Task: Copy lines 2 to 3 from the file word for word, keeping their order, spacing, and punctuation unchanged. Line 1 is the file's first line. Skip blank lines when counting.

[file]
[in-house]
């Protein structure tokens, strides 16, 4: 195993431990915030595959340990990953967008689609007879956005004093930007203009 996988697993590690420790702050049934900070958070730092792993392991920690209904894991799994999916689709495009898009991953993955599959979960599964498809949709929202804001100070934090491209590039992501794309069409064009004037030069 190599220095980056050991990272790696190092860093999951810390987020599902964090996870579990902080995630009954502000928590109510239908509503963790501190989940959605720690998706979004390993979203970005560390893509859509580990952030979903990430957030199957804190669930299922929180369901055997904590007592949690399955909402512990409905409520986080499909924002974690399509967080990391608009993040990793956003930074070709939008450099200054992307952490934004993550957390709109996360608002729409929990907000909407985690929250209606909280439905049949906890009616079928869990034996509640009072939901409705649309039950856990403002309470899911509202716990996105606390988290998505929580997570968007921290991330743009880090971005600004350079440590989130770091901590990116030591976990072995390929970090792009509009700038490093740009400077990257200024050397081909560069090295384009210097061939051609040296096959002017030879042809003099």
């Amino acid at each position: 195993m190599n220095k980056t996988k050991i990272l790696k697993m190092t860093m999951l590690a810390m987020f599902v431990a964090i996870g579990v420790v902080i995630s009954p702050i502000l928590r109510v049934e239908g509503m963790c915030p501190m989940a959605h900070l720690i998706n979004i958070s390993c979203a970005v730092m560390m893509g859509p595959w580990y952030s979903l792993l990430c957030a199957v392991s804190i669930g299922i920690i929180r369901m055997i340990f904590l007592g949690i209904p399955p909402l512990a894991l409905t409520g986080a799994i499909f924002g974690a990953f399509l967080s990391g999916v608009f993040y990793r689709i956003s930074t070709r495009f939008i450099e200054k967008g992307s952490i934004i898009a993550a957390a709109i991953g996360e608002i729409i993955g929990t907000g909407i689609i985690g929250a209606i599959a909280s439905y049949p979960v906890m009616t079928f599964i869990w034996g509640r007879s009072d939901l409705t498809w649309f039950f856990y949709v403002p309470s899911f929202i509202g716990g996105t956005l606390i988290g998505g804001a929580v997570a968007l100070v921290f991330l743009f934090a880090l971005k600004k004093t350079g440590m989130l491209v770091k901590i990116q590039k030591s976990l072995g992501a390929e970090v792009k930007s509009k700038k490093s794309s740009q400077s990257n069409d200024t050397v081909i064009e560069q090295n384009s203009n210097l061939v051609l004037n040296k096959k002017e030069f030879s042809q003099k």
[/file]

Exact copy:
């Protein structure tokens, strides 16, 4: 195993431990915030595959340990990953967008689609007879956005004093930007203009 996988697993590690420790702050049934900070958070730092792993392991920690209904894991799994999916689709495009898009991953993955599959979960599964498809949709929202804001100070934090491209590039992501794309069409064009004037030069 190599220095980056050991990272790696190092860093999951810390987020599902964090996870579990902080995630009954502000928590109510239908509503963790501190989940959605720690998706979004390993979203970005560390893509859509580990952030979903990430957030199957804190669930299922929180369901055997904590007592949690399955909402512990409905409520986080499909924002974690399509967080990391608009993040990793956003930074070709939008450099200054992307952490934004993550957390709109996360608002729409929990907000909407985690929250209606909280439905049949906890009616079928869990034996509640009072939901409705649309039950856990403002309470899911509202716990996105606390988290998505929580997570968007921290991330743009880090971005600004350079440590989130770091901590990116030591976990072995390929970090792009509009700038490093740009400077990257200024050397081909560069090295384009210097061939051609040296096959002017030879042809003099």
């Amino acid at each position: 195993m190599n220095k980056t996988k050991i990272l790696k697993m190092t860093m999951l590690a810390m987020f599902v431990a964090i996870g579990v420790v902080i995630s009954p702050i502000l928590r109510v049934e239908g509503m963790c915030p501190m989940a959605h900070l720690i998706n979004i958070s390993c979203a970005v730092m560390m893509g859509p595959w580990y952030s979903l792993l990430c957030a199957v392991s804190i669930g299922i920690i929180r369901m055997i340990f904590l007592g949690i209904p399955p909402l512990a894991l409905t409520g986080a799994i499909f924002g974690a990953f399509l967080s990391g999916v608009f993040y990793r689709i956003s930074t070709r495009f939008i450099e200054k967008g992307s952490i934004i898009a993550a957390a709109i991953g996360e608002i729409i993955g929990t907000g909407i689609i985690g929250a209606i599959a909280s439905y049949p979960v906890m009616t079928f599964i869990w034996g509640r007879s009072d939901l409705t498809w649309f039950f856990y949709v403002p309470s899911f929202i509202g716990g996105t956005l606390i988290g998505g804001a929580v997570a968007l100070v921290f991330l743009f934090a880090l971005k600004k004093t350079g440590m989130l491209v770091k901590i990116q590039k030591s976990l072995g992501a390929e970090v792009k930007s509009k700038k490093s794309s740009q400077s990257n069409d200024t050397v081909i064009e560069q090295n384009s203009n210097l061939v051609l004037n040296k096959k002017e030069f030879s042809q003099k």